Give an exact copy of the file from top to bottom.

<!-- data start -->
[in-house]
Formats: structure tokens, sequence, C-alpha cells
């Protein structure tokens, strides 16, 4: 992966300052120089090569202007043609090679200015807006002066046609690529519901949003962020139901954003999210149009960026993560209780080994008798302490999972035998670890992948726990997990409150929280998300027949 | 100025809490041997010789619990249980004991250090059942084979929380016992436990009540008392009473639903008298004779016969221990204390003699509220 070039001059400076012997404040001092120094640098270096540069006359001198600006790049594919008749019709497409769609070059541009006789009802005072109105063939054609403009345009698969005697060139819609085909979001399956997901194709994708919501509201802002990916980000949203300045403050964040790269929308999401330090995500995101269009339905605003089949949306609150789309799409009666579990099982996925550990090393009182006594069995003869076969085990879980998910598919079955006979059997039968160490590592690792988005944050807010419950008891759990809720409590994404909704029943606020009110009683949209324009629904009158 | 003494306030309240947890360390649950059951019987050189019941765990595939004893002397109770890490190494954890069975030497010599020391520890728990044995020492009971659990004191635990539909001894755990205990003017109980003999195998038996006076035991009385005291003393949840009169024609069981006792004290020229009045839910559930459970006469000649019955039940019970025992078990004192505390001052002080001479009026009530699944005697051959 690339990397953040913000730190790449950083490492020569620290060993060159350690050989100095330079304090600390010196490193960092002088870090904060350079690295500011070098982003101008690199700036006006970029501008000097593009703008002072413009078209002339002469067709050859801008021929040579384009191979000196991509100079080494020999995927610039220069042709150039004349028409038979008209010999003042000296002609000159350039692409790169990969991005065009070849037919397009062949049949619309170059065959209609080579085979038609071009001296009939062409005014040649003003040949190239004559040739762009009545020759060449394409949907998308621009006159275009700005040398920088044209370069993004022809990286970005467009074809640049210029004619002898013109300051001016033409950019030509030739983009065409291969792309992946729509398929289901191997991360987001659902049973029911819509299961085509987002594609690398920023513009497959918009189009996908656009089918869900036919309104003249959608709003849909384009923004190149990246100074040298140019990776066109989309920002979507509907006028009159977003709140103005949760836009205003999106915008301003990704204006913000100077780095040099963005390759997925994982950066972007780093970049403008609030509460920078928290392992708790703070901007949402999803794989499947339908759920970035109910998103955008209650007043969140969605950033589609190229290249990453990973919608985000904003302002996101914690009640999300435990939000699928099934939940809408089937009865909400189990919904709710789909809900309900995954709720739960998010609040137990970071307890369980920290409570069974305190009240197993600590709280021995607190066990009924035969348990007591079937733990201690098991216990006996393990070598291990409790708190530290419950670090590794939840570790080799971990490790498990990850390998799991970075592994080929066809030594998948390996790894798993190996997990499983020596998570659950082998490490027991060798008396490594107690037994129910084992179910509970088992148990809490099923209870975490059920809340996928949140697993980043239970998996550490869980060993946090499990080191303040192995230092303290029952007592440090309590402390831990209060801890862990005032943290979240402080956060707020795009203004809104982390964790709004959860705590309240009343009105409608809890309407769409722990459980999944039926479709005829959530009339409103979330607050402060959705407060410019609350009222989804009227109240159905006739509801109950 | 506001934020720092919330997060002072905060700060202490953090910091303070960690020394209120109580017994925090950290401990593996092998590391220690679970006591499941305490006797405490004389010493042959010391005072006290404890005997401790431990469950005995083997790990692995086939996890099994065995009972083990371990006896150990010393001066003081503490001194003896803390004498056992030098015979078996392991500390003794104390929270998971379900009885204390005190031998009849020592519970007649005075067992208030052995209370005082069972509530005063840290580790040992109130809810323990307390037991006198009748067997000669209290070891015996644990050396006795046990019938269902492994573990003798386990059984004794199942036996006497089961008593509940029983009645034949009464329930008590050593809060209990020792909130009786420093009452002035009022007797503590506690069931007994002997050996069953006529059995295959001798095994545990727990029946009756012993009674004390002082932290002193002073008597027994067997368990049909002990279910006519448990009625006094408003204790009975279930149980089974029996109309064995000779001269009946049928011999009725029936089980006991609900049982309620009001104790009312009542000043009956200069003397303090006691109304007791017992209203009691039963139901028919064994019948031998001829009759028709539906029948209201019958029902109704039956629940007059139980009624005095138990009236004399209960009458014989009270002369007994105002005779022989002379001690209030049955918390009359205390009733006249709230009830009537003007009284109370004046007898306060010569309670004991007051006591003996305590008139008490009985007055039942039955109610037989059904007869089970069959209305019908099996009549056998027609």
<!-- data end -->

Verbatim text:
[in-house]
Formats: structure tokens, sequence, C-alpha cells
């Protein structure tokens, strides 16, 4: 992966300052120089090569202007043609090679200015807006002066046609690529519901949003962020139901954003999210149009960026993560209780080994008798302490999972035998670890992948726990997990409150929280998300027949 | 100025809490041997010789619990249980004991250090059942084979929380016992436990009540008392009473639903008298004779016969221990204390003699509220 070039001059400076012997404040001092120094640098270096540069006359001198600006790049594919008749019709497409769609070059541009006789009802005072109105063939054609403009345009698969005697060139819609085909979001399956997901194709994708919501509201802002990916980000949203300045403050964040790269929308999401330090995500995101269009339905605003089949949306609150789309799409009666579990099982996925550990090393009182006594069995003869076969085990879980998910598919079955006979059997039968160490590592690792988005944050807010419950008891759990809720409590994404909704029943606020009110009683949209324009629904009158 | 003494306030309240947890360390649950059951019987050189019941765990595939004893002397109770890490190494954890069975030497010599020391520890728990044995020492009971659990004191635990539909001894755990205990003017109980003999195998038996006076035991009385005291003393949840009169024609069981006792004290020229009045839910559930459970006469000649019955039940019970025992078990004192505390001052002080001479009026009530699944005697051959 690339990397953040913000730190790449950083490492020569620290060993060159350690050989100095330079304090600390010196490193960092002088870090904060350079690295500011070098982003101008690199700036006006970029501008000097593009703008002072413009078209002339002469067709050859801008021929040579384009191979000196991509100079080494020999995927610039220069042709150039004349028409038979008209010999003042000296002609000159350039692409790169990969991005065009070849037919397009062949049949619309170059065959209609080579085979038609071009001296009939062409005014040649003003040949190239004559040739762009009545020759060449394409949907998308621009006159275009700005040398920088044209370069993004022809990286970005467009074809640049210029004619002898013109300051001016033409950019030509030739983009065409291969792309992946729509398929289901191997991360987001659902049973029911819509299961085509987002594609690398920023513009497959918009189009996908656009089918869900036919309104003249959608709003849909384009923004190149990246100074040298140019990776066109989309920002979507509907006028009159977003709140103005949760836009205003999106915008301003990704204006913000100077780095040099963005390759997925994982950066972007780093970049403008609030509460920078928290392992708790703070901007949402999803794989499947339908759920970035109910998103955008209650007043969140969605950033589609190229290249990453990973919608985000904003302002996101914690009640999300435990939000699928099934939940809408089937009865909400189990919904709710789909809900309900995954709720739960998010609040137990970071307890369980920290409570069974305190009240197993600590709280021995607190066990009924035969348990007591079937733990201690098991216990006996393990070598291990409790708190530290419950670090590794939840570790080799971990490790498990990850390998799991970075592994080929066809030594998948390996790894798993190996997990499983020596998570659950082998490490027991060798008396490594107690037994129910084992179910509970088992148990809490099923209870975490059920809340996928949140697993980043239970998996550490869980060993946090499990080191303040192995230092303290029952007592440090309590402390831990209060801890862990005032943290979240402080956060707020795009203004809104982390964790709004959860705590309240009343009105409608809890309407769409722990459980999944039926479709005829959530009339409103979330607050402060959705407060410019609350009222989804009227109240159905006739509801109950 | 506001934020720092919330997060002072905060700060202490953090910091303070960690020394209120109580017994925090950290401990593996092998590391220690679970006591499941305490006797405490004389010493042959010391005072006290404890005997401790431990469950005995083997790990692995086939996890099994065995009972083990371990006896150990010393001066003081503490001194003896803390004498056992030098015979078996392991500390003794104390929270998971379900009885204390005190031998009849020592519970007649005075067992208030052995209370005082069972509530005063840290580790040992109130809810323990307390037991006198009748067997000669209290070891015996644990050396006795046990019938269902492994573990003798386990059984004794199942036996006497089961008593509940029983009645034949009464329930008590050593809060209990020792909130009786420093009452002035009022007797503590506690069931007994002997050996069953006529059995295959001798095994545990727990029946009756012993009674004390002082932290002193002073008597027994067997368990049909002990279910006519448990009625006094408003204790009975279930149980089974029996109309064995000779001269009946049928011999009725029936089980006991609900049982309620009001104790009312009542000043009956200069003397303090006691109304007791017992209203009691039963139901028919064994019948031998001829009759028709539906029948209201019958029902109704039956629940007059139980009624005095138990009236004399209960009458014989009270002369007994105002005779022989002379001690209030049955918390009359205390009733006249709230009830009537003007009284109370004046007898306060010569309670004991007051006591003996305590008139008490009985007055039942039955109610037989059904007869089970069959209305019908099996009549056998027609």